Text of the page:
Why I have gave up social media for a week
Last week I gave up Instagram, Facebook and WhatsApp for 7 days. There is loads of evidence out there for why and how phones and social media are hurting us and pretty much everyone I know wants to cut down their phone usage. We all have our own reasons but here is my own personal motivation (you might notice a theme towards the end):
- Presence. I am not present in the moment when I am looking at my phone. I am checked out. I am looking with longing (or often with numbness) at a stranger’s holiday pictures, or cute dog, or hashtag autumn leaves.
- Work. A lot of my work is done through social media making it difficult to create boundaries between work and play.
- Physically my phone makes me ache. On days when I do a lot of social media posting / planning / batching I get sore thumbs, sore neck, sore shoulders and sore jaw - how telling!
- Wasted time - how often have I picked up my phone for one reason and finally looked up 30 mins later and can’t even remember what I’ve been doing or why.
- Anxiety. I worry my posts aren’t attracting new customers / aren’t informative enough / aren’t as pretty, attractive or glossy as others. My yoga posts don’t look like that yogi in a bikini on top of a mountain at sunrise. I don’t post enough. I post too much and so on.
- Anxiety. When I am somewhere beautiful or see something that blows my mind , I first think - wow look at that. Then I think, I should take a picture to use for my social media feed.
- Anxiety. When no one likes a post I spiral into thinking my business is going to shut down and doubting my own worth.
- Anxiety brought on by guilt for continuing to use my phone even though I can tell it’s messing with my life (see all of the above).
My set of reasons may be different from yours (assuming you also want to change your relationship with your phone) but I’m sure you’ll find one or 2 similarities.
Note: I specifically haven't mentioned sleep here but that's a biggie for many - a few years ago I set limits on my phone so that I couldn't use it between 9.30 and 7am and I generally stick to this. I try not to look at my phone after 8pm. On the days I do look at my phone before bed, I notice a significant difference in my ability to fall asleep and sleep well
Note 2: I haven't mentioned emails here as I actually deleted the email app from my phone a while ago which was a huge relief for me - I now focus on emails at specific times when I'm at my desk. That won't work for everyone but it made a huge difference to me.
You've probably heard that phones and social media are largely regarded as highly addictive. I was amazed how, even without social media apps on the phone, I'd automatically pick it up several times a day,. Without the social media there to follow through I would stand looking at the phone wondering why it was in my hand at all.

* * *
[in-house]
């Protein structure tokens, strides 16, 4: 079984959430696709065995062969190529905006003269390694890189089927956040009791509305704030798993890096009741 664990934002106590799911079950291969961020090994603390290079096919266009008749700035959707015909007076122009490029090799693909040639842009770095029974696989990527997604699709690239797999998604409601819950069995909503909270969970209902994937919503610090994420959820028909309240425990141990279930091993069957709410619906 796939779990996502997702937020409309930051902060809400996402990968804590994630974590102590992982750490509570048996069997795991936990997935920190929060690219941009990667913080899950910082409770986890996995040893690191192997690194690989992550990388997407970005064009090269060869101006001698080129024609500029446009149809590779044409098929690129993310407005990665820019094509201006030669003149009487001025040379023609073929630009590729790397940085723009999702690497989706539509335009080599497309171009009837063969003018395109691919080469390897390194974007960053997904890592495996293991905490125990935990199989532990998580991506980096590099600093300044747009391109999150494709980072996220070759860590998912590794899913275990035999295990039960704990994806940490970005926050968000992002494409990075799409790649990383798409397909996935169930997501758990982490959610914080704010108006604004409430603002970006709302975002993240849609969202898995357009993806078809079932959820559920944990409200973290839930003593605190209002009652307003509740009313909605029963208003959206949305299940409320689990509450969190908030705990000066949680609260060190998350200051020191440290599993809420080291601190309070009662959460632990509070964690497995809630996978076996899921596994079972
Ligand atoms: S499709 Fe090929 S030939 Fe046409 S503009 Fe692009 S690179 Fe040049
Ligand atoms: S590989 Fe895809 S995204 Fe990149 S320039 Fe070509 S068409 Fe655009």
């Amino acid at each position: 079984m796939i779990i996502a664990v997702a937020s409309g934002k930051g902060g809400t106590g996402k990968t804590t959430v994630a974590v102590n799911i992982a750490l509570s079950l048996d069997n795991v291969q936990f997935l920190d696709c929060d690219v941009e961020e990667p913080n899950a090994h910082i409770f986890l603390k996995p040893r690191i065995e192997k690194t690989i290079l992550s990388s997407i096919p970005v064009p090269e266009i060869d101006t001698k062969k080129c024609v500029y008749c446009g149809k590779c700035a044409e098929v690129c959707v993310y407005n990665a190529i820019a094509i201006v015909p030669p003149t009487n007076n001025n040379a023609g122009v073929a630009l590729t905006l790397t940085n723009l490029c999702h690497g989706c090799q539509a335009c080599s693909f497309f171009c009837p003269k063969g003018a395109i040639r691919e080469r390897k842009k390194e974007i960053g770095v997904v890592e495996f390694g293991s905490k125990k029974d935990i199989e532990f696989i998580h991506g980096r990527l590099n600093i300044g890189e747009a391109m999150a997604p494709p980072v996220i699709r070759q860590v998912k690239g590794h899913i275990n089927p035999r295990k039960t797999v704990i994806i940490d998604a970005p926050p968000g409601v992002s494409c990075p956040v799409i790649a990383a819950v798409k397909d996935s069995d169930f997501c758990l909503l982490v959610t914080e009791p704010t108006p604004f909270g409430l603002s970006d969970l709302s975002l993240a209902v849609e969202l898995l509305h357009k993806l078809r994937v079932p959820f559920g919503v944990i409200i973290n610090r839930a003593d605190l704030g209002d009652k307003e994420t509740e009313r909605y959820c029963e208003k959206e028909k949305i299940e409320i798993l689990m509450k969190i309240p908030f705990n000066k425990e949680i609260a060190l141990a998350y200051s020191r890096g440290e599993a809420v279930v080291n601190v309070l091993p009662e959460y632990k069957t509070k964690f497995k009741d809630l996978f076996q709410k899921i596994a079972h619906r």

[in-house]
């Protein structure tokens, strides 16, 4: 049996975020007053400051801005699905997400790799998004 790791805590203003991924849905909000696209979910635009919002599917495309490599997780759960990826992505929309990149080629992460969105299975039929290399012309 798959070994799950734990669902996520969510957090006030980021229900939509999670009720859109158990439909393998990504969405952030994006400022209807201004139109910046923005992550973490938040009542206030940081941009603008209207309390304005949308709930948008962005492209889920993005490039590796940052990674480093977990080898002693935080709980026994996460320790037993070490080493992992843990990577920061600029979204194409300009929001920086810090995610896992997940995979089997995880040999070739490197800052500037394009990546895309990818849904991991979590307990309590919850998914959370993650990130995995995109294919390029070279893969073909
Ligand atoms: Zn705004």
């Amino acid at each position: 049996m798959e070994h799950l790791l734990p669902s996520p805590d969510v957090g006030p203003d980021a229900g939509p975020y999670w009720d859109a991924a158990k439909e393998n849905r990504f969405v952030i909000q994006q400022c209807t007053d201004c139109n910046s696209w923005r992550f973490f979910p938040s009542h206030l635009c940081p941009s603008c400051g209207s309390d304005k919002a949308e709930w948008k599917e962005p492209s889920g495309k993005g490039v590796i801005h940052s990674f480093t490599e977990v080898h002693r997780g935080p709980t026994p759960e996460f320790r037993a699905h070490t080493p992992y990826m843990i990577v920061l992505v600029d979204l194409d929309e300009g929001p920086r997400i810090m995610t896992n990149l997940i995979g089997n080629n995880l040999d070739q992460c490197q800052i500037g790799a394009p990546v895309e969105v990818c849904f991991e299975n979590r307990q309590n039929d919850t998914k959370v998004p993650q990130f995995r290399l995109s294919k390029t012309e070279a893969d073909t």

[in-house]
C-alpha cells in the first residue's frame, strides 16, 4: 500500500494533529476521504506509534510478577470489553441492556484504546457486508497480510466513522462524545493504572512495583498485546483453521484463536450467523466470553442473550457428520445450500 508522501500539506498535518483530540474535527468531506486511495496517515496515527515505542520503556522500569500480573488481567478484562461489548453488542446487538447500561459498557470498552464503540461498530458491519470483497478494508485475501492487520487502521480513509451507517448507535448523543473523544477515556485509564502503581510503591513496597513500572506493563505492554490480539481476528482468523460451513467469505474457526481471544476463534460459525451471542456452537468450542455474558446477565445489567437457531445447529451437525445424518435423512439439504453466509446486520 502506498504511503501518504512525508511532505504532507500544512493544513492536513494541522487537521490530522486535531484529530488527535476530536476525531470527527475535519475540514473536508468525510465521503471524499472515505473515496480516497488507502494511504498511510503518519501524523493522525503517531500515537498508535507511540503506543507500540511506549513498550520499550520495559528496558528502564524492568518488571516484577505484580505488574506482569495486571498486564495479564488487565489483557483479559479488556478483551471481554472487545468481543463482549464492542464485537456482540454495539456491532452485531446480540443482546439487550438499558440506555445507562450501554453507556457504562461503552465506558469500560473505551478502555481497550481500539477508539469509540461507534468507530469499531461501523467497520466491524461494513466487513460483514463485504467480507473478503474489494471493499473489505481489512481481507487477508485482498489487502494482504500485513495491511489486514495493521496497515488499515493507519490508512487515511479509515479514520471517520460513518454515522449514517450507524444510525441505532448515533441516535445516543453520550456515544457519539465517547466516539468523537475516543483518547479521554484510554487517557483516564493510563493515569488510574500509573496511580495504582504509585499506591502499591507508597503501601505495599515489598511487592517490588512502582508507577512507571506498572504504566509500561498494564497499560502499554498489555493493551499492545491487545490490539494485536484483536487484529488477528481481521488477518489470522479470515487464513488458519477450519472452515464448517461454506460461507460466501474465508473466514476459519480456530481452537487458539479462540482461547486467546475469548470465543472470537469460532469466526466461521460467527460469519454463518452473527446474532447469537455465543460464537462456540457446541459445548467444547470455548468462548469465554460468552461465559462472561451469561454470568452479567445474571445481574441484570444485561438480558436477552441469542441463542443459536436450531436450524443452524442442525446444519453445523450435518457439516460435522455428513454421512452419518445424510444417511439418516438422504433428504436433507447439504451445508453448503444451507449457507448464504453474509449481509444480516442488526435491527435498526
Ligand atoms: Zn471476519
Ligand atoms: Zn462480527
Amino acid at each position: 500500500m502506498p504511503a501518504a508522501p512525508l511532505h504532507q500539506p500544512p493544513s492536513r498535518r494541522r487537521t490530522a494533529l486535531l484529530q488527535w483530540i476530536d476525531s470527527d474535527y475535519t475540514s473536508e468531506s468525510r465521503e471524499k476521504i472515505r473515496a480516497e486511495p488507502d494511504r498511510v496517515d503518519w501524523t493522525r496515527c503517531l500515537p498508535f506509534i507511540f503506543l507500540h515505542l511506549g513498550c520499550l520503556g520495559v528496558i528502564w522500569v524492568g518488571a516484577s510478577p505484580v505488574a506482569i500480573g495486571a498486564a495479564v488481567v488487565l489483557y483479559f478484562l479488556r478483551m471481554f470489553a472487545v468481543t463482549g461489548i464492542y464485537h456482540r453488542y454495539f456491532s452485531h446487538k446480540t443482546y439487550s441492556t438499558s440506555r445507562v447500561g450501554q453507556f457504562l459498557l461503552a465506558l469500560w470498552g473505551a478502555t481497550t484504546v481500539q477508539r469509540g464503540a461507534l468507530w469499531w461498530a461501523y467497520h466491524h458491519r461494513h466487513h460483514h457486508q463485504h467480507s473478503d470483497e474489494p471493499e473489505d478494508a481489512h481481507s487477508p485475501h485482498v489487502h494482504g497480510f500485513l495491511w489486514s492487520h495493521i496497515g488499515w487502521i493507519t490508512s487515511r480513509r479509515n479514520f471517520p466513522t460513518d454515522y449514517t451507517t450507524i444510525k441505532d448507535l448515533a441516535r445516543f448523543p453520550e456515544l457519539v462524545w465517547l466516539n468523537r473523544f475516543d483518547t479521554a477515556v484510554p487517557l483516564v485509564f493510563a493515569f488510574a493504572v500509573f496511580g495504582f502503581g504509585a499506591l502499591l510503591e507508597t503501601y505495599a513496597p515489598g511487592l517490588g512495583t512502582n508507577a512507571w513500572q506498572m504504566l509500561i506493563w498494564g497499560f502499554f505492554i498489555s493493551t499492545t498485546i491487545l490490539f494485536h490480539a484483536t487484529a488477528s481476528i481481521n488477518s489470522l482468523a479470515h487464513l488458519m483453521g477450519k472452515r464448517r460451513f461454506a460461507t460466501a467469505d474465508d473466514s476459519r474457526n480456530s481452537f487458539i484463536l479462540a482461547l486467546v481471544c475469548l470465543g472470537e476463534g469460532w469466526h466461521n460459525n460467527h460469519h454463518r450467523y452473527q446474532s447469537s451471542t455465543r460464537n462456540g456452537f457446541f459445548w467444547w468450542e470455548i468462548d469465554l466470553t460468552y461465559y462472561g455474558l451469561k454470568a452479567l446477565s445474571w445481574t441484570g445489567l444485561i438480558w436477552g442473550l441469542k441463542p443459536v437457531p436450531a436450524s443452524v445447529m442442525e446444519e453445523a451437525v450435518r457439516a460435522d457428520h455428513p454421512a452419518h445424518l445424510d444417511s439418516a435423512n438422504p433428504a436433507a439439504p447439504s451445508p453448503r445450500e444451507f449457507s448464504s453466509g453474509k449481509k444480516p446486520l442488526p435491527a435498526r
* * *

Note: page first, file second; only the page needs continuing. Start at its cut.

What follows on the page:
I felt less anxious straight away and over the course of the week. I was able to switch off from work completely in a way that I don't normally. I felt I had more time. I didn't miss endless scrolling but I dd miss using it as an easy way to stay in touch with friends.
When I downloaded the apps again I was amazed how quickly I fell back into high usage - one week of cold turkey wasn't actually effective in changing how I used my phone. I immediately picked up the same habits (dare I say I actually binged more than normal).
It became clear that for me the phone isn't the only issue. I don't want to belittle the addictive nature of social media and smart phones, but I also came to realise that my own lack of mindfulness and awareness around my phone usage, is an area I can make positive changes. Actually my phone doesn't need to be a ball and chain - it's a tool and it can serve me.
Why I still love my phone
Life is about balance, so I decided to make a list of the reasons I love my phone and to remind myself why I have it and how it serves me.
- Connecting - my phone makes it easier to stay in touch, to drop in with friends, to share a picture or a memory, or something that makes us smile. . I know group chats are a nightmare sometimes - but they have helped through everything from breastfeeding at 3am, so many parenting queries, organising birthday presents and Christmas nights out, and of course reminding me when it's a non school uniform day.
- Work. Do you remember making posters to advertise your work? Printing and sending booking forms? Photocopying. Distributing. Taking out an advert. Taking bookings and enquiries via snail mail. It's a different world of course, but in general I can do most of this with so much less effort.
- General usefulness - ok so this isn’t social media but the following apps - you just make my life easier. Spotify / music streaming… seriously, taking a stack of CDs to classes… the thought! Maps! Maps you have saved me from being lost time and again. Camera - I use you too much, but I have captured moments and memories that I never would have otherwise. Podcasts & audible - you enlighten and entertain and challenge my thinking.
- My phone is not the enemy.